Aug 30, 2012

That Birney Feeling

I wasn't a great lover of the recent Soho Rep Vanya, as regular readers of this blog know, but I remain a fan of nearly everyone involved, including actor Reed Birney, whose lovely interview with Slant magazine I just caught. I was particularly touched by this closing observation:
This generation of playwrights and directors, Annie [Baker]'s generation, they seem to understand me better than my peer group does. I don't quite know why, but they appreciate me in a way that I never was before.
Another argument for sticking with it.

Aug 23, 2012


The site of the original enchantment

I must have been 11 or so when my dad pointed out the cover of the Scottsdale Progress's weekend arts section: the Scottsdale Center for the Arts would be screening The Circus on the big screen. I'm sure I must have been exposed to Charlie Chaplin's films before then, and I know I'd spent hours with a fabulous book of my parents', simply called The Films of Charlie Chaplin, which dutifully traced his career all the way from Kids Auto Races at Venice to King of New York, complete with copious photos, credits, and critical blurbs (it's one of the few from my folks' shelves that is now on mine).

So we went to The Circus (probably the most underrated of Chaplin's full-length silents), and I was hooked. (Not just on Chaplin, actually; that little big screen is also where I first saw pretty much the entire canon of Chaplin, Hitchcock, Welles, Minnelli, assorted Huston and Hakws and Ford, later even some Warhol; it was my own little revival cinema, and my dad dutifully accompanied to most of it, though I remember that he couldn't quite make it through Chimes at Midnight; he came back to pick me up after that one.) But though I've since discovered the somewhat sharper films of Chaplin's rival Buster Keaton, and duly concede many points to his partisans, Chaplin remains a kind of cinematic first love. There are sections of City Lights I can barely watch without bawling (and others I can't watch without yawning, frankly), and though The Gold Rush doesn't hold up so well for me anymore, Modern Times looks better and better all the time.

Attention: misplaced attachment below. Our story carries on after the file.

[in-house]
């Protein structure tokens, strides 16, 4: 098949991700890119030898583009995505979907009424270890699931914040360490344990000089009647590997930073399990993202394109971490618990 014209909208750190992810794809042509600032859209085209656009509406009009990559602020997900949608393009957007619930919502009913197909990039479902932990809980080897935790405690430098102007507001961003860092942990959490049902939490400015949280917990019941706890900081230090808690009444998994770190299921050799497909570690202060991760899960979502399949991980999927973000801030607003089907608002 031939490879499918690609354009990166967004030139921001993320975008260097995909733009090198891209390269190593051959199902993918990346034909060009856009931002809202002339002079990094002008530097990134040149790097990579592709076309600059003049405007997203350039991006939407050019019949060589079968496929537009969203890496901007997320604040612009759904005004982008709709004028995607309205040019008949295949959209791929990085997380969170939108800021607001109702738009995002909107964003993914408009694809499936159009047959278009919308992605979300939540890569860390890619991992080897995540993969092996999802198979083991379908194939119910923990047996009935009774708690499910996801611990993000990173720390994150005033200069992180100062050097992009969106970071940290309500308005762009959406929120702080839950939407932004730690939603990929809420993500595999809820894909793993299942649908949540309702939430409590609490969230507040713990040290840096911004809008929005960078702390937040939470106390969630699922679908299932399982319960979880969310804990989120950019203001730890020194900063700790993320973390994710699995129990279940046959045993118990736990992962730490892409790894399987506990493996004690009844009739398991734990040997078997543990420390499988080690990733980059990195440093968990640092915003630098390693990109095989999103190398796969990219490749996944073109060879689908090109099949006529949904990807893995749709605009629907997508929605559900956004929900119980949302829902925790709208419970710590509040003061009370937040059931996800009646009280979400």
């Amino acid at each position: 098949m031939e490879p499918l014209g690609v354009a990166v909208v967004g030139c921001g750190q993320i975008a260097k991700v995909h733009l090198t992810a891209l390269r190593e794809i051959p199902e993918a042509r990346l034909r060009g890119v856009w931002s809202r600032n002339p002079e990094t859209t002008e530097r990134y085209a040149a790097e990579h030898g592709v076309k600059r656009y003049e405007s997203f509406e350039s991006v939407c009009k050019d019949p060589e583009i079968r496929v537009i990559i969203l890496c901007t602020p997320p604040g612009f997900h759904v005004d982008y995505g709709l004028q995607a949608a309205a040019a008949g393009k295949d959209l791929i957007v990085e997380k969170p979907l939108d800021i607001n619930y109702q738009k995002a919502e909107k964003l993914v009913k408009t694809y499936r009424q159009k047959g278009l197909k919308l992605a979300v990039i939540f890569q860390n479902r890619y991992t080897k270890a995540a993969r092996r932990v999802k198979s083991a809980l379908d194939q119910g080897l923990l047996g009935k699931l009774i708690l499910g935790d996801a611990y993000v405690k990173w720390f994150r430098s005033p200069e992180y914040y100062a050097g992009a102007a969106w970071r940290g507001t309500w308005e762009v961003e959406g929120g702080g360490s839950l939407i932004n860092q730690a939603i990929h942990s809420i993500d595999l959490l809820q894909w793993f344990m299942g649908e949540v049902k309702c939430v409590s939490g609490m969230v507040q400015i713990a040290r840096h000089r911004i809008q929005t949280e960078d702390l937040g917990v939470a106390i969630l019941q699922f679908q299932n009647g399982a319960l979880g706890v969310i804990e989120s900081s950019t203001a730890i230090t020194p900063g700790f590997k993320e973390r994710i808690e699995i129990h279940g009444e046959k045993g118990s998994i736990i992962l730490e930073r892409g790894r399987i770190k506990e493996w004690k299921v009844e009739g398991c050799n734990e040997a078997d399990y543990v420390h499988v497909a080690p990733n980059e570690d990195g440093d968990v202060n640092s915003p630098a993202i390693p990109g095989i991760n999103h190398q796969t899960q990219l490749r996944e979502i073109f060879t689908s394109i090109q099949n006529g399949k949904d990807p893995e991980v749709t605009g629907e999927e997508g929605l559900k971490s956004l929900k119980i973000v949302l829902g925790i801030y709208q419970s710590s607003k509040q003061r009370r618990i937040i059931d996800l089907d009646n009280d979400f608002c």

So I was extra-excited to sit down recently with Rob McClure, the lucky and talented New Jerseyan who's headlining the big new Broadway musical Chaplin, and nerd out about some of the films I literally grew up on. My piece for the paper of record is here.

When Harry Sang Stevie

The happy occasion of Keen Co.'s upcoming revival of the Sondheim outtake anthology Marry Me a Little is a fine excuse to trot out this novelty, which not enough people have heard: a demo of the title tune, which Sondheim commissioned from Harry Nilsson in 1969 as a gift for a friend. (It would go on to get cut from 1970's Company, though it's now often reinstated as a first-act closer.) If you think the Company cast album has whiffs of bell-bottoms and puka shells (those funky guitars and organs), check this out; it really sounds for all the world like Sondheim trying his hand at a sort of late-'60s prog-pop tune, something the Fifth Dimension or the Mama and Papas or Art Garfunkel could have covered. Warning: You can almost get a contact high from this recording.

Aug 16, 2012

Joel Hodgson on Criticism

At least that's the way I read this quote from the Mystery Science Theater 3000 creator:
Watching a movie is almost like falling asleep into the movie. You get taken away by the movie and you don’t want to be awoken, but then there are these things that keep bothering you, that wake you up as a viewer. I’m like everybody else—when I go to a movie, I want to forget that I’m watching a movie. I want to be in it. If that doesn’t happen, what do you do? Who are you then? Then you’re a person who has to evaluate why this movie hasn’t taken you away, why it hasn’t worked.